It was bittersweet being back in London without John after 2 1/2 years away but it was wonderful to reconnect with friends and family and get back into the swing of London life. One event which hadn’t been held since last time I was in London was the fabulous tasting put on by Matthew Jukes of the 100 Best Australian Wines (available in the UK) at Australia House. This is something he pioneered in 2004. Matthew aims to present a balanced, modern collection of all styles of wine at all price points, representing as many regions as possible. All wines must score well in his tasting and have good availability. Not only does he launch at Australia House (later this year than usual, the first event post-Covid), he then takes a large selection on a global roadshow around the UK as well as China and Australia.
There were wines from big companies and small and some I was particularly pleased to see included were the 2016 Peter Lehman, Masters Black Queen Sparkling Shiraz (£30), Tyrrells Vat 1 Semillon (£51), 2015 Brokenwood ILR Semillon (£58) and a really good showing of riesling, including the well-priced 2021 Dandelion Vineyards, Enchanted Garden of the Eden Valley Riesling (£15), 2022 Henschke, Peggy’s Hill Riesling (£23), 2022 Mount Horrocks, Watervale Riesling (£28), 2019 Jim Barry, The Florita Riesling (£35) and, of course, 2022 Grosset, Polish Hill Riesling (£49). Great to see the value in 2021 Berton Vineyard, Winemakers Reserve Vermentino (£12). Chardonnays were strong too as were some cool-climate pinot noir – from Mornington 2021 Scorpo, Noirein (£25) and 2018 Paringa Estate (£56) and from the Adelaide Hills 2021 Ashton (£28) and 2021 Murdoch Hill (£28). Other value wines included 2019 Chapel Hill, Cabernet Sauvignon (£18), Wirra Wirra, Church Block (£14) and 2020 Teusner, Avatar (£23). The great Australian wines were there too – Arras Blanc de Blancs (£24), 2020 Cullen, Diana Madeline Cabernet blend (£105), Penfold’s St Henri Shiraz (£95) and some wonderful fortified wines. Torbreck was Winery of the Year with tribute being paid to chief Winemaker, Ian Hongell.
I did find London expensive, but it is best to forget exchange rates and just think in pounds. I had some wonderful meals at an old favouriteCora Pearl, named after a 19th Century courtesan who started her career in Covent Garden and ended up as the Queen of Parisian nightlife. Cora Pearl now serves complex comfort food, wine and gorgeous cocktails in an historic Covent Garden townhouse. It is the sister restaurant to Kitty Fisher’s, which I went to soon after it opened several years ago with a food writer friend. It was named after an equally infamous 18th Century courtesan who lived nearby in Shepherd’s Market.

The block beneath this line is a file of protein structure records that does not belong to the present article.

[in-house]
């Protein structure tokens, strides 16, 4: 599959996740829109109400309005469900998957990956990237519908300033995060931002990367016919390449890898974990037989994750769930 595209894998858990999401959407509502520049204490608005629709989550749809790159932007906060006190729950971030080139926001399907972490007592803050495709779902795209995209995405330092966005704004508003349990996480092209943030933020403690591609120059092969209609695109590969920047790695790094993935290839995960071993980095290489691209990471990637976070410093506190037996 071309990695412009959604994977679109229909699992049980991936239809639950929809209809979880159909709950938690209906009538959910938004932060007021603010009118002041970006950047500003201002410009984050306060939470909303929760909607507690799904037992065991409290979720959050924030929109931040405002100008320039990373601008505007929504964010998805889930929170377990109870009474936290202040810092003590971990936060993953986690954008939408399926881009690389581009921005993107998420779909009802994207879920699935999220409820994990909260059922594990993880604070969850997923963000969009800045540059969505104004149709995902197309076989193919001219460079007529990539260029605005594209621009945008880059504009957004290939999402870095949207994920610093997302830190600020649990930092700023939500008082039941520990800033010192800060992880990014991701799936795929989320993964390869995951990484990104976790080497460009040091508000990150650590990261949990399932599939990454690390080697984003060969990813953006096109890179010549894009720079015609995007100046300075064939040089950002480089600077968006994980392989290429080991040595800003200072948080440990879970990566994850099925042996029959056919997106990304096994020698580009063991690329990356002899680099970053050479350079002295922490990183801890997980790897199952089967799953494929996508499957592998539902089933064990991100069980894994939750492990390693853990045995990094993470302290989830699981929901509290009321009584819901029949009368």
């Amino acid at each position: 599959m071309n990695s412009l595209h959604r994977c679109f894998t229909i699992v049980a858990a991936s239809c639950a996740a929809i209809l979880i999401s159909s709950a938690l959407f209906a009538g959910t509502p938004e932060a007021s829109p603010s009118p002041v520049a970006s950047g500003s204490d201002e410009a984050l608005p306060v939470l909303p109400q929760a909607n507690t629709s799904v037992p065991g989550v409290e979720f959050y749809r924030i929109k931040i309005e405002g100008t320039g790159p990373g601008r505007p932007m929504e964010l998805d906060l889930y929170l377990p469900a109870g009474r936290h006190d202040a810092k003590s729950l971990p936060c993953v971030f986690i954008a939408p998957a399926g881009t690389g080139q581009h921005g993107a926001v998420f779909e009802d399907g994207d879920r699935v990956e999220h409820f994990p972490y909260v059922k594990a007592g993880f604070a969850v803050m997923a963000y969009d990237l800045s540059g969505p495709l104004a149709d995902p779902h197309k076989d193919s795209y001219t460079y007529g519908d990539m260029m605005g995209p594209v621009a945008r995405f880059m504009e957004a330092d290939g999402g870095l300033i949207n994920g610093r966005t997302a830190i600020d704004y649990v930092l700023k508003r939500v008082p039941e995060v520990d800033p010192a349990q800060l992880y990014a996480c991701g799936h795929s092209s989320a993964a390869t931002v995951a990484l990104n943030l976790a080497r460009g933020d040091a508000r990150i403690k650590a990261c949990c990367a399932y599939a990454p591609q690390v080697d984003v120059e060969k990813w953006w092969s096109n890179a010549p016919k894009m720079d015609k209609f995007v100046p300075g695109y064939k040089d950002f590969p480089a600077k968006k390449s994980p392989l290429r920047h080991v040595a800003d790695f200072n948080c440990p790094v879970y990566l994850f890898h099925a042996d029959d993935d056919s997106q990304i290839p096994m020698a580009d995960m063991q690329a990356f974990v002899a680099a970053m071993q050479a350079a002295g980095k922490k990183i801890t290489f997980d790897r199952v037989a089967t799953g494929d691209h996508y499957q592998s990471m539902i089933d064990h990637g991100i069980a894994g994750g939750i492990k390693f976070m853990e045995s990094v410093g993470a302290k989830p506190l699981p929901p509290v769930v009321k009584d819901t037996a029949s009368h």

L At Cora Pearl – Brixham Crab Bun, Ham and Cheese Toastie and Devilled Whitebait & Dill Mayo.
R at Bancone, Smoked Potato Ravioli with Burfurd Brown Autumn truffle.
I had my Asian food fix atThe Ivy Asia, St Paul’s, complete with a wonderful view of St Paul’s Cathedral. A new discovery for me (though it has been around for several years) was Banconewhich serves the most amazing fresh pasta, made daily.
Another wonderful evening I was taken by my friend Xanthe Clay, highly regarded Telegraph columnist to the opening of the Velvet BarinCorinthiafollowed by the most amazing degustation atAkoko, complemented by matching wines. I never thought West African cuisine could be so delicate and light yet packing a punch with flavour. It draws inspiration from founder Aji Akokomi’s West African heritage, skifully reinventing family recipes and innovative dishes
There was so much more to enjoy but I have run out of time. I hope this is helpful for those who have contacted me asking for current London recommendations. London is home to some wonderful Indian food and Trishna London did not disappoint, especially as one of out number was vegetarian.
Other memorable experiences included visiting the Hieroglyphics exhibitionat theBritish Museum(book your time slot in advance), then with the Australian Women’s Club a 9 1/2 kilometre ramble around Banstead, Surrey, guided tour of St Paul’s Triforium (528 steps to the ‘attic’ of the cathedral) and a fascinating speaker’s morning with author Robert Wainwright ‘Aussie Sheilas and one Fella’ on books about Dame Nellie Melba, Enid Lindeman, Wheila Chisholm, Muriel Matters and George Ingle finch (father of actor Peter Finch). So much more, but time to close this week ……. the jetlag has kicked in.
L: At Akoko, Smoked Goat, Curd, Cucumber & Yassa Cream, Chicken Mousse WAINA & R: At Trishna front Coconut & Corn Tiki (sweet corn, curry leave, mint & mango murabba, baby corn bhaji & back Paneer Tikka Anardana (cottage cheese, raw mango, mint, corn & pomegranate chaat)